Guidance for engineers on technical writing: a review of Addison Wesley’s contribution

Rosenberg_MECH.inddAnthony Haynes writes: There are numerous resources providing guidance for engineers on technical writing. One such is the volume by Barry J. Rosenberg in Addison Wesley’s ‘Spring into…’ series.

In the preface, the author explains he has aimed the book at ‘engineers and scientists who must write about stuff’: ‘The book is for engineers and scientists, not professional writers’.

Broadly, the book provides guidance on three types of things:

  1. the components of writing. For example: language; tables, graphics; and lists (such as bulleted lists and directions);
  2. genres. For example: manuals; websites; proposals; and slides.
  3. the processes of writing — notably, various forms of editing.

I don’t approve of all of Rosenberg’s advice. For example, in the section on verbs (p. 34), he writes:

“Avoid the following famously weak verbs: 

  • to occur
  • to happen”

This is the kind of advice I recoil from. These verbs exist for a reason. To advise avoiding them altogether is crude. Such advice can encourage writers to see writing as a matter of learning a set of arbitrary rules.

In general, though, Rosenberg’s guidance is very constructive. I particularly like the second chapter, on Audience. It shows how to define one’s audience and then customise one’s writing.

I also welcome the chapter on lists, a very common component in engineering writing. The chapter provides detailed advice on the craft of writing, and setting out, a list.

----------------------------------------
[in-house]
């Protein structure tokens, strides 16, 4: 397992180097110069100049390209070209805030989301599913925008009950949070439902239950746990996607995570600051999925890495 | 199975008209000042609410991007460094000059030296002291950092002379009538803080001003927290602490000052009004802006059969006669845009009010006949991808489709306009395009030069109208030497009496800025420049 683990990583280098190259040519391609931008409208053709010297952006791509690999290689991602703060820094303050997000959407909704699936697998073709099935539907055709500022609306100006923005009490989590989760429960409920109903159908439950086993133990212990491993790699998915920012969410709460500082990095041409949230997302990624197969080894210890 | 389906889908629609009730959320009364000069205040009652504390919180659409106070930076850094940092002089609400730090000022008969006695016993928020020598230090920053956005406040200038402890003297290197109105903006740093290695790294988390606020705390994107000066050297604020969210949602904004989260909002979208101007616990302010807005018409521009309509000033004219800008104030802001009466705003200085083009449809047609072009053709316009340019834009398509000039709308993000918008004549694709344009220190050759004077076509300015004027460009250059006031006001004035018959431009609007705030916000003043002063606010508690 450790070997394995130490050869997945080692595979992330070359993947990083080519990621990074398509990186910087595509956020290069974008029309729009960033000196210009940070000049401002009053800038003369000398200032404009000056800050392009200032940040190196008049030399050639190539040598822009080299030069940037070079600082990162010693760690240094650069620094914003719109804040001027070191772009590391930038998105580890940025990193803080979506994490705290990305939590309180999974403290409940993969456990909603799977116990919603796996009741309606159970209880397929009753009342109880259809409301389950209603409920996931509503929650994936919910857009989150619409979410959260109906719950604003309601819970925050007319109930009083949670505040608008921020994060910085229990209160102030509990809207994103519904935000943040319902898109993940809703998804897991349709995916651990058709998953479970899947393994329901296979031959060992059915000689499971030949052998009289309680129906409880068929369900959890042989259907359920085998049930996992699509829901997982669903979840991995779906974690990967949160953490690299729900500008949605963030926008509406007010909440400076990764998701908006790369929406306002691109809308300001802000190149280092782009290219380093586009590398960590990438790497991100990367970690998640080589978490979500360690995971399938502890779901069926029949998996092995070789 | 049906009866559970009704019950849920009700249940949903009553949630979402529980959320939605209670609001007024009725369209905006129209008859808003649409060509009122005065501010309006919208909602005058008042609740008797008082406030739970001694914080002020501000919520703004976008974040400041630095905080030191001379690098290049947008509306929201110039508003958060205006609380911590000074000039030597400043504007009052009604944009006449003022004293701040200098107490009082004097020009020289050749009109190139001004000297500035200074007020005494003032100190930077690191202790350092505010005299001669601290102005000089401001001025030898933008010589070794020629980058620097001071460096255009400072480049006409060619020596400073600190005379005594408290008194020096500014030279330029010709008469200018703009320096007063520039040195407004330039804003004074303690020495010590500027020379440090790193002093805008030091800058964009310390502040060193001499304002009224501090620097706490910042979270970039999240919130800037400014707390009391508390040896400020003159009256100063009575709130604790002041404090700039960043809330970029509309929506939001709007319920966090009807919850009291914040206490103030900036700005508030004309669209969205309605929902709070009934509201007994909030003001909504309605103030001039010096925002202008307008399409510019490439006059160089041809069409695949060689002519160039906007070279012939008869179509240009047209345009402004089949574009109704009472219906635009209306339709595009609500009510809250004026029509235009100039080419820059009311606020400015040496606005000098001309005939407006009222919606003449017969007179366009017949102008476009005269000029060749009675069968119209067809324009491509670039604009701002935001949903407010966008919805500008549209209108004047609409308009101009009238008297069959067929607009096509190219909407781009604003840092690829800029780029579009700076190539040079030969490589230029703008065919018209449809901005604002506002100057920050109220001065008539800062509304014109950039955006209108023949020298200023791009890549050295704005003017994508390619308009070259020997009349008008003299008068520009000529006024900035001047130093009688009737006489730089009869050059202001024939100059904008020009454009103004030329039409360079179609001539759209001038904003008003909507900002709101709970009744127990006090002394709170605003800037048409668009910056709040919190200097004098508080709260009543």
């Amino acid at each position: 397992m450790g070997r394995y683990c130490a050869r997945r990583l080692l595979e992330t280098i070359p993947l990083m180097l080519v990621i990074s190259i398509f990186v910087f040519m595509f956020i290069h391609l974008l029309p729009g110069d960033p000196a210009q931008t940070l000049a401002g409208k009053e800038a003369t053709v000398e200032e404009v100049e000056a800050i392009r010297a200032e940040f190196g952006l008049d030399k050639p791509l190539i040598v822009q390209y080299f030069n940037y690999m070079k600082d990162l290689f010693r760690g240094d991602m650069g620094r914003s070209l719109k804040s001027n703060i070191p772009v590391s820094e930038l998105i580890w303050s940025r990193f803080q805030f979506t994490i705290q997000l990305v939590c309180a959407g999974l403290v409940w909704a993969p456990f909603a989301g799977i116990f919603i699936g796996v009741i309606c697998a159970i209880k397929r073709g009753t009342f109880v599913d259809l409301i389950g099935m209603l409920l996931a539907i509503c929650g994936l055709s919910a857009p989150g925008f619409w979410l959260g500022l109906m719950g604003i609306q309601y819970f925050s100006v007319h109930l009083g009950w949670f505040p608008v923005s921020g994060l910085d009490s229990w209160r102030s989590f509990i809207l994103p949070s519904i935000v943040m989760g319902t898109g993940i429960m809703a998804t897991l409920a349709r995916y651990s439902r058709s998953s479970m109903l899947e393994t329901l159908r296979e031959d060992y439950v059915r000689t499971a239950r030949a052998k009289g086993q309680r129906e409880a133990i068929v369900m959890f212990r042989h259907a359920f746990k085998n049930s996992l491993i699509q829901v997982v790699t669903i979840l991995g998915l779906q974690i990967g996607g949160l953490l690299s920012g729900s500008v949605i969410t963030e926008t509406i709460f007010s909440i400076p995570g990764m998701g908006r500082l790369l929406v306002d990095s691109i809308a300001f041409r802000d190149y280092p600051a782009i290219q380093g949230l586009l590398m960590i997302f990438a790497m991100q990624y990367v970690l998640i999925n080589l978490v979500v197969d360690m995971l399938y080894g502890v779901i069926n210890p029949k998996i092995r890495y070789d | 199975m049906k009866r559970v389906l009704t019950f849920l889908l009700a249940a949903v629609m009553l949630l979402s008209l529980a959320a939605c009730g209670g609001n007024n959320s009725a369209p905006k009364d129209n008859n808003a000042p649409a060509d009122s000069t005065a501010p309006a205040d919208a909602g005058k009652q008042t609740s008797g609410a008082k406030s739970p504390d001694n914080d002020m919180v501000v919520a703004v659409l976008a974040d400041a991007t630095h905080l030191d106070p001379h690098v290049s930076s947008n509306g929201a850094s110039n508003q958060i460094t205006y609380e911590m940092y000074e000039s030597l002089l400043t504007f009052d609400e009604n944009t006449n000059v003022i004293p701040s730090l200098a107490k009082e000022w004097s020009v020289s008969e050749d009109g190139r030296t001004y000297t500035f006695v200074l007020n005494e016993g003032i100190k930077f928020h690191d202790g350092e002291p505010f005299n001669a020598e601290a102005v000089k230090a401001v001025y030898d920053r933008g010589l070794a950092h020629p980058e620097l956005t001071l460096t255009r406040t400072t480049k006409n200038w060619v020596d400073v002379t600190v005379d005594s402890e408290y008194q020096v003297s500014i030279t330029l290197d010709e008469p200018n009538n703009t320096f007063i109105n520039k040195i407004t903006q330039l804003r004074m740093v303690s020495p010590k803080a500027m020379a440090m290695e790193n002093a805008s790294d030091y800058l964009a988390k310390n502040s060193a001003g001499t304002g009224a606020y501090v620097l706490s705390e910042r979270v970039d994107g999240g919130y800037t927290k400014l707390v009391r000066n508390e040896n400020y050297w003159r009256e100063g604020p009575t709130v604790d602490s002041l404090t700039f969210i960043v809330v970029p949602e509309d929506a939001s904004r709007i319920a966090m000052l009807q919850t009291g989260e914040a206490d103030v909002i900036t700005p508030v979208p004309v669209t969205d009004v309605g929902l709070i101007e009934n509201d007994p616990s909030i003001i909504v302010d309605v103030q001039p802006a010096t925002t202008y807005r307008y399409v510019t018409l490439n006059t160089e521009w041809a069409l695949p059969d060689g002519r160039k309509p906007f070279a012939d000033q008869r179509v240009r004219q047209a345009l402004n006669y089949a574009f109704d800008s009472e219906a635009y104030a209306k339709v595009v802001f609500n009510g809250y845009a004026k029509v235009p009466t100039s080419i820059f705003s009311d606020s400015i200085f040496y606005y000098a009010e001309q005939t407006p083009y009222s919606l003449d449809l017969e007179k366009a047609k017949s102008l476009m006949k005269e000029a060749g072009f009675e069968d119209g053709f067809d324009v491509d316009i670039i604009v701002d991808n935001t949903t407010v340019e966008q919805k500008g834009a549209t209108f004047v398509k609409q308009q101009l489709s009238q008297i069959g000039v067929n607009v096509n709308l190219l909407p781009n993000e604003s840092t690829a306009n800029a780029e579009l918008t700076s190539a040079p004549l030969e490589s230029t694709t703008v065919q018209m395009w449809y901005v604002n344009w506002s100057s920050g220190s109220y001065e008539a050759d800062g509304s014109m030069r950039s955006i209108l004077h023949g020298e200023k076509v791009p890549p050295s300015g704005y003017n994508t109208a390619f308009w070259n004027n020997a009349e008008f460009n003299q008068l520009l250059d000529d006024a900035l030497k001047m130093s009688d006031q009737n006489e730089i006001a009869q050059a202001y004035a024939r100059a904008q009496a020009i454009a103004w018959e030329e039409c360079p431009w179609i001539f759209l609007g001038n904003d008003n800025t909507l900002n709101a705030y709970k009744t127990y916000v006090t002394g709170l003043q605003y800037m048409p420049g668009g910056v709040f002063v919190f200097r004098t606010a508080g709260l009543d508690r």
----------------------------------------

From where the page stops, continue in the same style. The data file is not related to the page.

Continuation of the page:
Generally, the text communicates in a very direct manner. It’s written in a firm, unfussy, style that I think most engineers will appreciate. A consistent strength of the text is it’s frequent use of examples to illustrate the points being made.

The strap line on the book’s front cover is ‘the smart professional’s choice’, In my judgement, that strap line is justified.

 

Leave a Reply

Fill in your details below or click an icon to log in:

WordPress.com Logo

You are commenting using your WordPress.com account. Log Out /  Change )

Google photo

You are commenting using your Google account. Log Out /  Change )

Twitter picture

You are commenting using your Twitter account. Log Out /  Change )

Facebook photo

You are commenting using your Facebook account. Log Out /  Change )

Connecting to %s

This site uses Akismet to reduce spam. Learn how your comment data is processed.